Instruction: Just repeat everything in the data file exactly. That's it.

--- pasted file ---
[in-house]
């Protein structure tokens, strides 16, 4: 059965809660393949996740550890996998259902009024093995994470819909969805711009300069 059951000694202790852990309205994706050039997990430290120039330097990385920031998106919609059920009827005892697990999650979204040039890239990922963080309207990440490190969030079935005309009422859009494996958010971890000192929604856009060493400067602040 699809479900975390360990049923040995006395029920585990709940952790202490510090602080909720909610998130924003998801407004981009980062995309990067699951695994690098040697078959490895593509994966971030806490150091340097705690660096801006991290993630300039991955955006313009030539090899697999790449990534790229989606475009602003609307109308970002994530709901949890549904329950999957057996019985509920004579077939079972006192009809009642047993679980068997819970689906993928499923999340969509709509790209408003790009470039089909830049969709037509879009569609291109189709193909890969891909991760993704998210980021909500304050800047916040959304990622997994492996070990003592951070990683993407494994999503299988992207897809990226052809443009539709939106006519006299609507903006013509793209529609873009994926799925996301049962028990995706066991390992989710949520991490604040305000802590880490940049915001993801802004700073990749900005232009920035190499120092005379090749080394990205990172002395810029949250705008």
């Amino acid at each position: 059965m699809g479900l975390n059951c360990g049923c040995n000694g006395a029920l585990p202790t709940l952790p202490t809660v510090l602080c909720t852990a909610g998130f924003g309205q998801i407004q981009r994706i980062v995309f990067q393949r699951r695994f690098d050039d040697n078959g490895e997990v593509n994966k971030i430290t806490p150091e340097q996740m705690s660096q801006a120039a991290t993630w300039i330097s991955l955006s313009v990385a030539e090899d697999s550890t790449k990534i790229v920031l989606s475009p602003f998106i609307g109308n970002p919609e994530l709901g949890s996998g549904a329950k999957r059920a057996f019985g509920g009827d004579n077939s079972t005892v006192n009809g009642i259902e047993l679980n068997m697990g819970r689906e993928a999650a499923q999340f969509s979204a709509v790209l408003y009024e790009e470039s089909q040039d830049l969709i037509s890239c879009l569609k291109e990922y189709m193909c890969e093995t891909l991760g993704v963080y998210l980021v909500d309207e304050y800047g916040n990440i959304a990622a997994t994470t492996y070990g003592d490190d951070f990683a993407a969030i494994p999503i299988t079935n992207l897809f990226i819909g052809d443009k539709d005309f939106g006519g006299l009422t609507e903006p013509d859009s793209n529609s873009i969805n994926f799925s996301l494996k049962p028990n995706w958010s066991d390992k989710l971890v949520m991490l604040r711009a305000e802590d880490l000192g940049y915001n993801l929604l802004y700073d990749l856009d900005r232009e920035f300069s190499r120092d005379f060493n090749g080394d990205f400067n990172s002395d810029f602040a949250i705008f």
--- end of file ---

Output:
[in-house]
């Protein structure tokens, strides 16, 4: 059965809660393949996740550890996998259902009024093995994470819909969805711009300069 059951000694202790852990309205994706050039997990430290120039330097990385920031998106919609059920009827005892697990999650979204040039890239990922963080309207990440490190969030079935005309009422859009494996958010971890000192929604856009060493400067602040 699809479900975390360990049923040995006395029920585990709940952790202490510090602080909720909610998130924003998801407004981009980062995309990067699951695994690098040697078959490895593509994966971030806490150091340097705690660096801006991290993630300039991955955006313009030539090899697999790449990534790229989606475009602003609307109308970002994530709901949890549904329950999957057996019985509920004579077939079972006192009809009642047993679980068997819970689906993928499923999340969509709509790209408003790009470039089909830049969709037509879009569609291109189709193909890969891909991760993704998210980021909500304050800047916040959304990622997994492996070990003592951070990683993407494994999503299988992207897809990226052809443009539709939106006519006299609507903006013509793209529609873009994926799925996301049962028990995706066991390992989710949520991490604040305000802590880490940049915001993801802004700073990749900005232009920035190499120092005379090749080394990205990172002395810029949250705008």
């Amino acid at each position: 059965m699809g479900l975390n059951c360990g049923c040995n000694g006395a029920l585990p202790t709940l952790p202490t809660v510090l602080c909720t852990a909610g998130f924003g309205q998801i407004q981009r994706i980062v995309f990067q393949r699951r695994f690098d050039d040697n078959g490895e997990v593509n994966k971030i430290t806490p150091e340097q996740m705690s660096q801006a120039a991290t993630w300039i330097s991955l955006s313009v990385a030539e090899d697999s550890t790449k990534i790229v920031l989606s475009p602003f998106i609307g109308n970002p919609e994530l709901g949890s996998g549904a329950k999957r059920a057996f019985g509920g009827d004579n077939s079972t005892v006192n009809g009642i259902e047993l679980n068997m697990g819970r689906e993928a999650a499923q999340f969509s979204a709509v790209l408003y009024e790009e470039s089909q040039d830049l969709i037509s890239c879009l569609k291109e990922y189709m193909c890969e093995t891909l991760g993704v963080y998210l980021v909500d309207e304050y800047g916040n990440i959304a990622a997994t994470t492996y070990g003592d490190d951070f990683a993407a969030i494994p999503i299988t079935n992207l897809f990226i819909g052809d443009k539709d005309f939106g006519g006299l009422t609507e903006p013509d859009s793209n529609s873009i969805n994926f799925s996301l494996k049962p028990n995706w958010s066991d390992k989710l971890v949520m991490l604040r711009a305000e802590d880490l000192g940049y915001n993801l929604l802004y700073d990749l856009d900005r232009e920035f300069s190499r120092d005379f060493n090749g080394d990205f400067n990172s002395d810029f602040a949250i705008f």